Who are you?
My name's Jon Graham. I'm a screenwriter, joke writer, director, video editor and composer. I've been writing for ten years. I created terrible movies with video games as a kid. I'm now a film school graduate.
What's Arby 'n' the Chief?
A web series I created for Machinima in 2008. It ran for seven seasons, ending in 2013.
What's it about?
In my house, two Halo action figures -- Master Chief and the Arbiter -- inexplicably come to life. In my absence they play video games, frequently online, and clash with the community's abundance of haters, trolls, hackers and psychopaths.
Where can I watch it?
All the old episodes are currently available on Machinima's YouTube channel. The links are below.
So -- it's not over?
No. Through the magic of crowd-funding, I'm attempting one last run -- even though I've said that twice already throughout the series.
Where can I watch new episodes?
They'll be uploaded to my YouTube Channel.
How can I support the show?
Become a Patron.
* * *
The 'Master Chief Sucks at Halo' videos are the seeds of the show. I made them when I was young and not under any contract, just as a hobby, not expecting to be developing a series afterwards:
Master Chief Sucks at Halo
This is when Machinima hired me as a director; I chose to develop Master Chief Sucks at Halo into a larger series and created the first season of Arby 'n' the Chief.
Some links are accompanied by a separate "Com." link to the right -- these lead you to episodes with an overlayed commentary track from me, all of them cringe-inducing. Seriously, some of them are from when I was much younger, and I was a shithead:
Here's the second season, the writing of which I'm not that proud of:
Here's the third, which is a bit hit-and-miss and suffers from jarring shifts in tone, but has a couple of gems, namely "Wedding":
I quit the show after the third season, burned out.
To keep the audience, Machinima produced a spin-off series in-house that was poorly received.
I later returned as showrunner, taking the writing more seriously with season four and reaching a distinct plateau in my storytelling abilities during the production of "Digital Fruitcakes":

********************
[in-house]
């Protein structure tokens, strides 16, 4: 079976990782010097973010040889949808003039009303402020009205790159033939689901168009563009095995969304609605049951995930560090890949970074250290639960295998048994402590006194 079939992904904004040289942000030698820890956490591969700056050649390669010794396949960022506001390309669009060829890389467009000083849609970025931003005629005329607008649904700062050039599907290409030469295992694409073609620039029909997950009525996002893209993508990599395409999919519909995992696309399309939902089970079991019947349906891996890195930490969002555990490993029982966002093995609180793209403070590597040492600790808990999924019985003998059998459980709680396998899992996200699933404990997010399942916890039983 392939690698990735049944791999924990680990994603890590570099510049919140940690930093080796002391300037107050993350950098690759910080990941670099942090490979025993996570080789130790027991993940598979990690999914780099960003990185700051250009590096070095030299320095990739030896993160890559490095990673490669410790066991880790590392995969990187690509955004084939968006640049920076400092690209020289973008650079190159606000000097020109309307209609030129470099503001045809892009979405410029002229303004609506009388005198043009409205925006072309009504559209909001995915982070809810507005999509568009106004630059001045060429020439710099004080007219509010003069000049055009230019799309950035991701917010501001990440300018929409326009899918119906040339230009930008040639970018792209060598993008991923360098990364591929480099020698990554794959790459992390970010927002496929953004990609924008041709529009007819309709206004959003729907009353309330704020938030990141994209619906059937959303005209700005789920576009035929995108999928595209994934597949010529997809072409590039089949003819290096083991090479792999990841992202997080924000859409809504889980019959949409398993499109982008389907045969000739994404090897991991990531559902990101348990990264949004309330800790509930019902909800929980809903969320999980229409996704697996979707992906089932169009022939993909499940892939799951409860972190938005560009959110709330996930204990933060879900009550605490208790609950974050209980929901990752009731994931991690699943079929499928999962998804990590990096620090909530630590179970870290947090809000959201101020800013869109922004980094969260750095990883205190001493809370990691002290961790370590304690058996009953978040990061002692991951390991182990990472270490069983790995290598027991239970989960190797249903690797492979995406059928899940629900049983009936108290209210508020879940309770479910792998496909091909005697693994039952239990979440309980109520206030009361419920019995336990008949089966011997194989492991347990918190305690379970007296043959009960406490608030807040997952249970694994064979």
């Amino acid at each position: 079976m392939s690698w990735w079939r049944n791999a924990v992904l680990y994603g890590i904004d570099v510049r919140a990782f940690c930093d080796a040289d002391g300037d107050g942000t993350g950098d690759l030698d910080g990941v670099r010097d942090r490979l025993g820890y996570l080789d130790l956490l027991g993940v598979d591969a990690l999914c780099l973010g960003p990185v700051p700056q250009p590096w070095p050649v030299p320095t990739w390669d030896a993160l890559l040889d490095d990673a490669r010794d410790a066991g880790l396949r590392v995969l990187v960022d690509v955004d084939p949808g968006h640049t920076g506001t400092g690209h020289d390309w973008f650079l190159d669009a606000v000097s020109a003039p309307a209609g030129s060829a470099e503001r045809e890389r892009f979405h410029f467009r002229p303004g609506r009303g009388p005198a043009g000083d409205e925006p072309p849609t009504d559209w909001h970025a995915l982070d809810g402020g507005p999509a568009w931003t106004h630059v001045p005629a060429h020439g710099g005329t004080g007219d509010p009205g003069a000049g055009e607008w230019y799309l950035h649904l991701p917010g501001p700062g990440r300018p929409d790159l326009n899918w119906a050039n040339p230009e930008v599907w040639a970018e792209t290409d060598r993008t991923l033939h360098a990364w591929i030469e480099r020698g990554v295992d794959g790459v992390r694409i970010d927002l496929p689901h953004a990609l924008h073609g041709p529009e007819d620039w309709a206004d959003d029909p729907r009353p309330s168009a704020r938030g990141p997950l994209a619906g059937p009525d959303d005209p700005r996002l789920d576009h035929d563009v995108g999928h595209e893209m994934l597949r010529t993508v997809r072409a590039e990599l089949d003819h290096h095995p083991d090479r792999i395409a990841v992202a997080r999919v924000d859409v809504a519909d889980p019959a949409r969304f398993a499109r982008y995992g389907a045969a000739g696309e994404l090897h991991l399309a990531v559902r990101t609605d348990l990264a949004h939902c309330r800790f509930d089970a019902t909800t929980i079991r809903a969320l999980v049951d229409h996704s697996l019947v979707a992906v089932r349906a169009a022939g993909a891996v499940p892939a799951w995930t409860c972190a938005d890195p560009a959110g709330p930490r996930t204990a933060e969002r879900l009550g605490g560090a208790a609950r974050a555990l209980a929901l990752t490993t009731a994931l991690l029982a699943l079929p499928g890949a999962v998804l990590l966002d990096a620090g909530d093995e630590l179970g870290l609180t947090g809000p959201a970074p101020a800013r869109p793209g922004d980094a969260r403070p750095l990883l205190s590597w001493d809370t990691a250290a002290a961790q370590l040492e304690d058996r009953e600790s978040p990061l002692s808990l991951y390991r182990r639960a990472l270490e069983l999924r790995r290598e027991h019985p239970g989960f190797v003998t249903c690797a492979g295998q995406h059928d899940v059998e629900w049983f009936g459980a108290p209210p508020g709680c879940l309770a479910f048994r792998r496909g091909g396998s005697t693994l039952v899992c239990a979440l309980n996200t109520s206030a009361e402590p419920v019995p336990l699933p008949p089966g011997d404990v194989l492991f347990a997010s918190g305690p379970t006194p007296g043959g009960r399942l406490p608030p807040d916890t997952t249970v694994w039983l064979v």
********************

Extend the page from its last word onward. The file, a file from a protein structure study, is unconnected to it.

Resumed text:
Season five marks a drastic shift in the show's format and tone while I attempted to balance them with its classic comedy. Episodes are no longer self-contained, now serialized, open-ended.
The story-telling is non-linear; the first scene of the first episode is a flash-forward to a scene from the last of the season:
Season six maintains the non-linear storytelling and my attempted balance between comedy and plot, featuring stronger antagonists and overall story structure:
Whereas season five and six were relatively upbeat, the show took a dark turn in the seventh season, with stronger emphasis on theme, story structure, character development and cinematography:
The episodes of seasons one through seven listed above are what I call 'Story' episodes. Alongside its universe, another universe runs parallel, containing seasons of episodes called 'Bytes'.
These 'Bytes' are shorter, mostly self-contained episodes with a reduction in plot and drama and a focus on comedy, usually featuring just the toys. Here's the first season:
Bytes: Season 01
Here's the second:
Bytes: Season 02
Birthed from a plot point half-way through the fifth season's storyline involving the toys creating their own web series, the links to the Hypermail episodes below are the episodes of that series -- a show within a show featuring the toys answering fan mail. There's only one season:
Hypermail: Season 01
Throughout the series' run, occasionally I'd create a short video featuring the toys for promotional reasons:
Lastly, I'd also periodically produce various one-off specials, available below: